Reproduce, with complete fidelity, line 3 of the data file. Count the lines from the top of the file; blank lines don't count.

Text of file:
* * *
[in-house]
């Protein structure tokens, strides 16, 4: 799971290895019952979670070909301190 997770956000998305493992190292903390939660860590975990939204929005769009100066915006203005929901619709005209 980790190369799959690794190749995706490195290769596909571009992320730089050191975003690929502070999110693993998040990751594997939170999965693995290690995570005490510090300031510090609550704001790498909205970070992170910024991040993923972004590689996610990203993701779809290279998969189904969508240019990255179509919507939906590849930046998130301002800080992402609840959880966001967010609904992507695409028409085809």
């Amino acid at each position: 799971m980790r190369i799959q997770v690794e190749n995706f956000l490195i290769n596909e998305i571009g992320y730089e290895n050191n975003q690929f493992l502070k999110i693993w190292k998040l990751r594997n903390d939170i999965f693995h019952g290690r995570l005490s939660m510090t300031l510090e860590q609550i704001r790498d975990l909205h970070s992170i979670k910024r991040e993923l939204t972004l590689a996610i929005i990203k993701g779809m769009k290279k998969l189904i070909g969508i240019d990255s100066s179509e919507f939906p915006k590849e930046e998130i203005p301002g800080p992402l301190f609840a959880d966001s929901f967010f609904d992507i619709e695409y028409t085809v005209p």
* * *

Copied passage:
């Amino acid at each position: 799971m980790r190369i799959q997770v690794e190749n995706f956000l490195i290769n596909e998305i571009g992320y730089e290895n050191n975003q690929f493992l502070k999110i693993w190292k998040l990751r594997n903390d939170i999965f693995h019952g290690r995570l005490s939660m510090t300031l510090e860590q609550i704001r790498d975990l909205h970070s992170i979670k910024r991040e993923l939204t972004l590689a996610i929005i990203k993701g779809m769009k290279k998969l189904i070909g969508i240019d990255s100066s179509e919507f939906p915006k590849e930046e998130i203005p301002g800080p992402l301190f609840a959880d966001s929901f967010f609904d992507i619709e695409y028409t085809v005209p």